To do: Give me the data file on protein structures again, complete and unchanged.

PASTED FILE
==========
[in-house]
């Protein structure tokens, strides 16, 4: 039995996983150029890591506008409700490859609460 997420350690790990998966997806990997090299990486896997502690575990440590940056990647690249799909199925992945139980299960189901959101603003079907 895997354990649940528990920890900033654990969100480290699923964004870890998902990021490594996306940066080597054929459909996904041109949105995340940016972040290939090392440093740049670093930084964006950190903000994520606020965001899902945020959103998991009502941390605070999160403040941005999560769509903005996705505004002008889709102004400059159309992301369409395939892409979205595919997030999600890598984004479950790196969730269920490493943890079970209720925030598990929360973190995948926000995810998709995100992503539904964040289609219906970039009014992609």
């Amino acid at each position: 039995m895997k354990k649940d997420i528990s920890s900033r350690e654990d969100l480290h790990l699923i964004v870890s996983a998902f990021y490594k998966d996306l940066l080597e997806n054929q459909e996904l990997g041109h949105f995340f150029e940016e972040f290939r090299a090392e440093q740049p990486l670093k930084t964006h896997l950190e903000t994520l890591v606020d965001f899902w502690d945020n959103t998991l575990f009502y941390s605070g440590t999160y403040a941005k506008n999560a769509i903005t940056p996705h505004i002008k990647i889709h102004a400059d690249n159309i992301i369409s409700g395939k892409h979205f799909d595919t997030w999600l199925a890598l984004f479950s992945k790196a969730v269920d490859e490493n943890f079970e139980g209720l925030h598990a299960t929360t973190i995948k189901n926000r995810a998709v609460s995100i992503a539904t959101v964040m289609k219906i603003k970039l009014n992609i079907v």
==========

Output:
[in-house]
């Protein structure tokens, strides 16, 4: 039995996983150029890591506008409700490859609460 997420350690790990998966997806990997090299990486896997502690575990440590940056990647690249799909199925992945139980299960189901959101603003079907 895997354990649940528990920890900033654990969100480290699923964004870890998902990021490594996306940066080597054929459909996904041109949105995340940016972040290939090392440093740049670093930084964006950190903000994520606020965001899902945020959103998991009502941390605070999160403040941005999560769509903005996705505004002008889709102004400059159309992301369409395939892409979205595919997030999600890598984004479950790196969730269920490493943890079970209720925030598990929360973190995948926000995810998709995100992503539904964040289609219906970039009014992609």
């Amino acid at each position: 039995m895997k354990k649940d997420i528990s920890s900033r350690e654990d969100l480290h790990l699923i964004v870890s996983a998902f990021y490594k998966d996306l940066l080597e997806n054929q459909e996904l990997g041109h949105f995340f150029e940016e972040f290939r090299a090392e440093q740049p990486l670093k930084t964006h896997l950190e903000t994520l890591v606020d965001f899902w502690d945020n959103t998991l575990f009502y941390s605070g440590t999160y403040a941005k506008n999560a769509i903005t940056p996705h505004i002008k990647i889709h102004a400059d690249n159309i992301i369409s409700g395939k892409h979205f799909d595919t997030w999600l199925a890598l984004f479950s992945k790196a969730v269920d490859e490493n943890f079970e139980g209720l925030h598990a299960t929360t973190i995948k189901n926000r995810a998709v609460s995100i992503a539904t959101v964040m289609k219906i603003k970039l009014n992609i079907v």